There are a number of ways to determine your frame size for glasses or sunglasses. Consider the options below:

1.    Take the dimensions from an existing comfortable pair of glasses

The easiest way to select a suitable frame size is to take the dimensions from a comfortable pair of glasses that you already have. If you look at the inside of the arms on your current spectacles you will see writing displaying the frame manufacturer (not always), frame model code, colour code and 3 measurements. (See photo). The first two measurements will usually be separated by a rectangle – but not always. Alternatively, you might find these measurements are on the inside of the bridge (especially on metal frames) or the inside of the right nose pad on plastics frames. The side length can sometimes be stamped on the inside of the plastic end tips.


The first measurement is the Lens Diameter in millimetres and is measured across the lens from the bridge. In the photo this is 51mm.

1. The second measurement is the Bridge Width in millimetres. This is the area which sits directly above your nose. Smaller measurements will suit narrower bridges whilst larger measurements will suit broader bridges. On most metal frames the bridge width is less important as it can be adjusted to suit nearly everyone. However, many plastic frames cannot be adjusted. In the photo this is 18mm which is standard for most adults.


The third measurement is the Arm Length or is sometimes referred to theside length or temple size in millimetres. Arm length is the overall length of the side measured from the centre of the dowel screw that secures the side to the front, to the end tip, with the drop end or hockey end straightened out. When measuring a frame side it is not necessary to straighten the side to obtain the correct measurement. Simply place the ruler on top of the side and'walk' it around the outer radius of the bend to the tip. Side lengths as a rule tend to increase in 5mm increments. There are three arm lengths that can be regarded as standard for adults; 135mm, 140mm and 145mm. In the photo, it is shown as 135mm.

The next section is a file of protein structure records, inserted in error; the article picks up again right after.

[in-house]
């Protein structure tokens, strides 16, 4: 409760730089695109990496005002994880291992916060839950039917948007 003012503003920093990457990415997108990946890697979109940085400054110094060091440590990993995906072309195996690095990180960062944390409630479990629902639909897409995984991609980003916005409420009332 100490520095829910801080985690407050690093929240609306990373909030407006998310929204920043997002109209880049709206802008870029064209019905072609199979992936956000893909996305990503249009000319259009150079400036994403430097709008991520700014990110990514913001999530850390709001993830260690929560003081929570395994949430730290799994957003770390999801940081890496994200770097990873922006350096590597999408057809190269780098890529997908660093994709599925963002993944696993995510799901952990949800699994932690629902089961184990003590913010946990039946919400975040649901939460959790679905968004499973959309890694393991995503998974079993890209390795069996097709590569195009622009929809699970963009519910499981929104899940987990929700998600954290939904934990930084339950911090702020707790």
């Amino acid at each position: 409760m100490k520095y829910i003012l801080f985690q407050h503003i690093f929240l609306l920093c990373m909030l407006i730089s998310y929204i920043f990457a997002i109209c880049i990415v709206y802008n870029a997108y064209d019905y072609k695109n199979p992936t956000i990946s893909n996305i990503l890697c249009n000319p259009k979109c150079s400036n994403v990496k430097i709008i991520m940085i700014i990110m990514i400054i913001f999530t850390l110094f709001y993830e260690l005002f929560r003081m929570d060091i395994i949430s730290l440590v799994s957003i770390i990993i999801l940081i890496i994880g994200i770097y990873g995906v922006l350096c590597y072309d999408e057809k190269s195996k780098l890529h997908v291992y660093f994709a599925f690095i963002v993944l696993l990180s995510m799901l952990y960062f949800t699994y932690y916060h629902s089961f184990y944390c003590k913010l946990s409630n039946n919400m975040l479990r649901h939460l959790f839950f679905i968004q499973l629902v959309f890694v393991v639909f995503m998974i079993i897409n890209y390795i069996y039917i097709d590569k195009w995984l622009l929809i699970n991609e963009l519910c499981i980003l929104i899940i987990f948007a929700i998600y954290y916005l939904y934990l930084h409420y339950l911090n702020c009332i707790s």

Though not shown on your glasses, an important measurement is the Frame Width. This is the horizontal distance between the centres of the two dowel screws that secure the sides. As a general rule this can be calculated by taking the lens diameter x 2, add the bridge width and add on 6mm to cover the hinge extensions for both end pieces. In the example above this will be as follow: 51x2 +18+6=126. This works well for glasses but not for sunglasses as wrap lenses tend to be larger and curved to reduce the overall dimensions. At we show all frame widths on the eyewear product pages.

The Lens Diameter and it's shape is a matter of choice, but the bridge width, arm length and frame width determine the fit.

2.    Measuring an existing pair of sunglasses or glasses

The easiest way to work out your frame size is to take an existing pair that you are happy with and measure the frame width (the horizontal distance between the centres of the two dowel screws that secure the sides) and arm length (from hinge to the tip). You can then compare them to the ones on the website.

3.    Measure yourself to determine your frame size


The best way to do this is to look into a mirror and hold a ruler so that it is lined up with your temple (See photo). Then measure in millimetres the distance between your left and right temples. In the photo example, the frame size is 125mm.

Note that when selecting frames, one or two millimetres either way will not make any difference particularly with an adjustable bridge pad or when purchasing wrap sunglasses. In fact, most wrap around sports sunglasses are very accommodating so you can select them based on whether you have a small, medium or large head.

Are sizes different for Sunglasses and Glasses?

In most cases a person's eyeglass frame is smaller than their sunglass frame, however if the styles of the frame are similar then the size might be similar.

Still not sure about your frame measurement?

If the measurement details on your existing frame have rubbed off or you are unsure about sizing please feel free to contact us for advice. We will be happy to talk you through the measuring process.

What frame will suit me?

If you are unsure about whether you will suit a particular design of frame, have a look at our feature on choosing eyewear to suit your face shape